Second Stimulus Check: How to Make Sure You'll Get Your Payment

With confirmation that a second round of stimulus checks will most likely be included in the next coronavirus relief package, many Americans are wondering how they can ensure that they smoothly receive their economic impact payment. Distribution of the first round of payments was inundated with issues, mostly due to the quick manner with which the Internal Revenue Service (IRS) and Treasury Department worked to have the payments issued, but there is one way you can ensure you get your payment, perhaps even more quickly than the first one.

If you are hoping to take the appropriate steps now to ensure that you receive your payment without issue, your go-to resource should be the Get My Payment tool on the IRS' website. Launched in mid-April alongside the non-filers tool, the online portal not only allows the American people to track the status of their payment, but also confirm payment type direct (direct deposit or check) and submit their direct deposit information for those who filed their tax returns in 2018 or 2019 but did not provide their banking information.

While millions of people had received their first economic impact payment via physical checks sent through the mail, the need for further relief may be more urgent this time around as cities and states revert in their reopening as coronavirus cases surge. To ensure that you receive your payment as quickly as possible, you will want to access the Get My Payment tool and select to receive your payout via direct deposit. To do so, the IRS will request the following information: Social Security Number (SSN) or Individual Tax ID Number (ITIN); date of birth; street address; five-digit zip or postal code; your adjusted gross income from the most recent tax return you filed (either your 2019 or 2018 return); the refund or amount owed from your latest filed tax return; the type of your bank account (savings, checking, etc.); and your bank account and routing numbers.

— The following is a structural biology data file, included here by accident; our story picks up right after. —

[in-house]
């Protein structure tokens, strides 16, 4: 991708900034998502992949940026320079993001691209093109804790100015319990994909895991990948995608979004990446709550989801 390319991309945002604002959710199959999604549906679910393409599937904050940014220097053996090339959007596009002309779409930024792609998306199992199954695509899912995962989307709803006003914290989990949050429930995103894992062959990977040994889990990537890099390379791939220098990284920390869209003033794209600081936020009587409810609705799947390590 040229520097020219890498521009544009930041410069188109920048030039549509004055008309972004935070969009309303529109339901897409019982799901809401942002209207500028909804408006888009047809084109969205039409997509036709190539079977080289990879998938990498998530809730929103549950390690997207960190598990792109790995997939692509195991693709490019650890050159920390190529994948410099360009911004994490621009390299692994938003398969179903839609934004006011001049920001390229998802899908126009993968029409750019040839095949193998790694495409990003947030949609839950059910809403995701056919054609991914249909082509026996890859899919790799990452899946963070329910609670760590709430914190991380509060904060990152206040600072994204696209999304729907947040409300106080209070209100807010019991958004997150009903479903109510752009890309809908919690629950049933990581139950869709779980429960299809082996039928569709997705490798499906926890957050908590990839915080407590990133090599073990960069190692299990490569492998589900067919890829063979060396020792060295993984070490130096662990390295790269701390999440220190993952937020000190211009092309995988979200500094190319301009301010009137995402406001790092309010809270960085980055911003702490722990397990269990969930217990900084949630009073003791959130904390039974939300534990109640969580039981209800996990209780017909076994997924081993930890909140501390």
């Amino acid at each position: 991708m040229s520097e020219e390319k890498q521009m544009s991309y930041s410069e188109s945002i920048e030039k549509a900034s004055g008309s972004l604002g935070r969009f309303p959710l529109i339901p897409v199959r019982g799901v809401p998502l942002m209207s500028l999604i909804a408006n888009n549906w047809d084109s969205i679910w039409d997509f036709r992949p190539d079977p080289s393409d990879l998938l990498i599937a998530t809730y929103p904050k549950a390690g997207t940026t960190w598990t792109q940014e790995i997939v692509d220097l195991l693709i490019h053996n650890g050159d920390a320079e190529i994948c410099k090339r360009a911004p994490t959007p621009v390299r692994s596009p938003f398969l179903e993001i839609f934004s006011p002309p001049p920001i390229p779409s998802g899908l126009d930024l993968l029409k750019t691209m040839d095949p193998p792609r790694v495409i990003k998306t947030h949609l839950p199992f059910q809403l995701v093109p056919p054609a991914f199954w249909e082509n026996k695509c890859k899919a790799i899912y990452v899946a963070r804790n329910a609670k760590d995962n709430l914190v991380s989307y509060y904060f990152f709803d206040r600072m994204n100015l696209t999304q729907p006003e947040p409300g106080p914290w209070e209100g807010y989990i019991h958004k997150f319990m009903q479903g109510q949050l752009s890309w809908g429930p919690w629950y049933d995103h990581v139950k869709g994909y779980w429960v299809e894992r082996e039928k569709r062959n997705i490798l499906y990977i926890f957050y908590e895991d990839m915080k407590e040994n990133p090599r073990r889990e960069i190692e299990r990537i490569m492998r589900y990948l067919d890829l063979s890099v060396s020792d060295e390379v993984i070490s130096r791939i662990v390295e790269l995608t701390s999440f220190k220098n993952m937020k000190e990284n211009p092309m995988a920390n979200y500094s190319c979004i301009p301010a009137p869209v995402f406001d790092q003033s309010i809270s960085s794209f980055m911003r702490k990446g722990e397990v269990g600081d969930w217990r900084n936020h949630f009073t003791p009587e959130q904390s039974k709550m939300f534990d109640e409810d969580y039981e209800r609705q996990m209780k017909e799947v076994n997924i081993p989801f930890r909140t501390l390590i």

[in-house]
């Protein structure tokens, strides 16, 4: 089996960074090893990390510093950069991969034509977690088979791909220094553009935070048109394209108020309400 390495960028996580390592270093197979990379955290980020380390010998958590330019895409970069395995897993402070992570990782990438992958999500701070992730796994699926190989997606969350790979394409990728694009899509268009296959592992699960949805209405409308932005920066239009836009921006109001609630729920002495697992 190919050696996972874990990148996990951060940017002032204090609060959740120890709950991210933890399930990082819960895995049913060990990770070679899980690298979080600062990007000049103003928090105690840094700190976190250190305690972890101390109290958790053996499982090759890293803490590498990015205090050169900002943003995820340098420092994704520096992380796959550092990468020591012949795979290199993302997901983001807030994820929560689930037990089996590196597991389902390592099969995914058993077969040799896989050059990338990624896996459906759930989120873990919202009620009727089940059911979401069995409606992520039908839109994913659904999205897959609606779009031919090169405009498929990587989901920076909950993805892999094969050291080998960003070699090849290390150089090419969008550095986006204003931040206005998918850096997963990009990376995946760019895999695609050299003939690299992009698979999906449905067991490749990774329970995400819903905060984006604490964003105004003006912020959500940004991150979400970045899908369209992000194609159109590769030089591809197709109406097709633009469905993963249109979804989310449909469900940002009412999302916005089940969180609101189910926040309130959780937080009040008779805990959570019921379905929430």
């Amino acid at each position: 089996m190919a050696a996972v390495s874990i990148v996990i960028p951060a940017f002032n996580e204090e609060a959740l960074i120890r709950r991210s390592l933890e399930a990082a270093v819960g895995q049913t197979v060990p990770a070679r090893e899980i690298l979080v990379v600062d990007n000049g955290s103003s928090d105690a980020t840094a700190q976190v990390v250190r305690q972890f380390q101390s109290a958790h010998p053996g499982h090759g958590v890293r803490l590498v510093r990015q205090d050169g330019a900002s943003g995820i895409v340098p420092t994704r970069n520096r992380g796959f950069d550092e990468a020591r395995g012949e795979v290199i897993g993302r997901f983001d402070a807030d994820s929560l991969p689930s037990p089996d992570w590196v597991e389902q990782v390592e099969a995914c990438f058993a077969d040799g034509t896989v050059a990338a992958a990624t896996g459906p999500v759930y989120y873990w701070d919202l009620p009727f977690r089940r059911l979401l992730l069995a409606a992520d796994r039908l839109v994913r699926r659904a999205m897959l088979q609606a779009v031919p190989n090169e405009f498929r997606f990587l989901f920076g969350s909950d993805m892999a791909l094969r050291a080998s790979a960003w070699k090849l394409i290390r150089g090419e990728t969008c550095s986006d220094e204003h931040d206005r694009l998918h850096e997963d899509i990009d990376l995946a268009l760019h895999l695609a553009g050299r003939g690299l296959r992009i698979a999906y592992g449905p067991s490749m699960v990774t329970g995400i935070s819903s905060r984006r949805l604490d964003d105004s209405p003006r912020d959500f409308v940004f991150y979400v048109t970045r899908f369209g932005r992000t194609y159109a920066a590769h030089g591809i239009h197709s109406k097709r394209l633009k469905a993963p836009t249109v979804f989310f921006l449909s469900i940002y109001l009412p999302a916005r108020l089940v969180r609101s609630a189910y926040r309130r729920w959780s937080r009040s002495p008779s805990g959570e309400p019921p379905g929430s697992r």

According to Forbes, if you have switched banks since the first round of stimulus checks were distributed, you will not be able to set up direct deposit at this time. Instead, the IRS will attempt to deposit the money into your previous bank account. Once the bank rejects the deposit, the IRS will issue you a physical check that will be sent in the mail.

At this time, it remains unclear who will be eligible for this second round of payments, and how much those payments will be. Given that Senate Majority Leader Mitch McConnell is pushing to keep the package around $1 trillion, which would be significantly less than the CARES Act, it has been suggested the eligibility will be more limited than with the first round of payments. McConnell had previously suggested the income cap could be set at $40,000, though that number has not been confirmed, and it has already been met with swift controversy.